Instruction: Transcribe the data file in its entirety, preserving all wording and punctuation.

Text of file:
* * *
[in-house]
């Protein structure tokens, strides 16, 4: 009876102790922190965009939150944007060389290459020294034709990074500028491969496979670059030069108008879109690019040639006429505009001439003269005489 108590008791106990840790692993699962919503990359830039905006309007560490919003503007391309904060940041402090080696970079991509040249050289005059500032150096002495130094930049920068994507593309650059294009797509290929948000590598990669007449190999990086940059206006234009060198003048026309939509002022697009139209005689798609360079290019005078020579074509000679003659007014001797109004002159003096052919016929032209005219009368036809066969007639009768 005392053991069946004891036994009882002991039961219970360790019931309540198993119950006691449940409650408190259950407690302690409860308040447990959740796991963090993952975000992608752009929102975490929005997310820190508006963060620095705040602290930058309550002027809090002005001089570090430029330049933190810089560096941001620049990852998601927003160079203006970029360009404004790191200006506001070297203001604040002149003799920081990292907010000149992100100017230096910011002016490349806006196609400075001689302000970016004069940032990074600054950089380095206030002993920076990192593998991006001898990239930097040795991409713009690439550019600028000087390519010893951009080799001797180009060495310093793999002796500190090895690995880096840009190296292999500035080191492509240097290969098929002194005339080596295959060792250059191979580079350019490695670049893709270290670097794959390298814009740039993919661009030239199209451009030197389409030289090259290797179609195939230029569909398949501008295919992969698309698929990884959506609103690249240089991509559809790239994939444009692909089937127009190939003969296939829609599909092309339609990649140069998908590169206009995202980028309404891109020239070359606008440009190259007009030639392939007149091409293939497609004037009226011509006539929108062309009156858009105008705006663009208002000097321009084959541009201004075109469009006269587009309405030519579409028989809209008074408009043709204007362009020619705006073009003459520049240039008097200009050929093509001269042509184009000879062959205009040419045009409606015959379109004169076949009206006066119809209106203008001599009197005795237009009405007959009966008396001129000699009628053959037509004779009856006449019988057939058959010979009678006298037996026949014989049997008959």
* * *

[in-house]
């Protein structure tokens, strides 16, 4: 009876102790922190965009939150944007060389290459020294034709990074500028491969496979670059030069108008879109690019040639006429505009001439003269005489 108590008791106990840790692993699962919503990359830039905006309007560490919003503007391309904060940041402090080696970079991509040249050289005059500032150096002495130094930049920068994507593309650059294009797509290929948000590598990669007449190999990086940059206006234009060198003048026309939509002022697009139209005689798609360079290019005078020579074509000679003659007014001797109004002159003096052919016929032209005219009368036809066969007639009768 005392053991069946004891036994009882002991039961219970360790019931309540198993119950006691449940409650408190259950407690302690409860308040447990959740796991963090993952975000992608752009929102975490929005997310820190508006963060620095705040602290930058309550002027809090002005001089570090430029330049933190810089560096941001620049990852998601927003160079203006970029360009404004790191200006506001070297203001604040002149003799920081990292907010000149992100100017230096910011002016490349806006196609400075001689302000970016004069940032990074600054950089380095206030002993920076990192593998991006001898990239930097040795991409713009690439550019600028000087390519010893951009080799001797180009060495310093793999002796500190090895690995880096840009190296292999500035080191492509240097290969098929002194005339080596295959060792250059191979580079350019490695670049893709270290670097794959390298814009740039993919661009030239199209451009030197389409030289090259290797179609195939230029569909398949501008295919992969698309698929990884959506609103690249240089991509559809790239994939444009692909089937127009190939003969296939829609599909092309339609990649140069998908590169206009995202980028309404891109020239070359606008440009190259007009030639392939007149091409293939497609004037009226011509006539929108062309009156858009105008705006663009208002000097321009084959541009201004075109469009006269587009309405030519579409028989809209008074408009043709204007362009020619705006073009003459520049240039008097200009050929093509001269042509184009000879062959205009040419045009409606015959379109004169076949009206006066119809209106203008001599009197005795237009009405007959009966008396001129000699009628053959037509004779009856006449019988057939058959010979009678006298037996026949014989049997008959």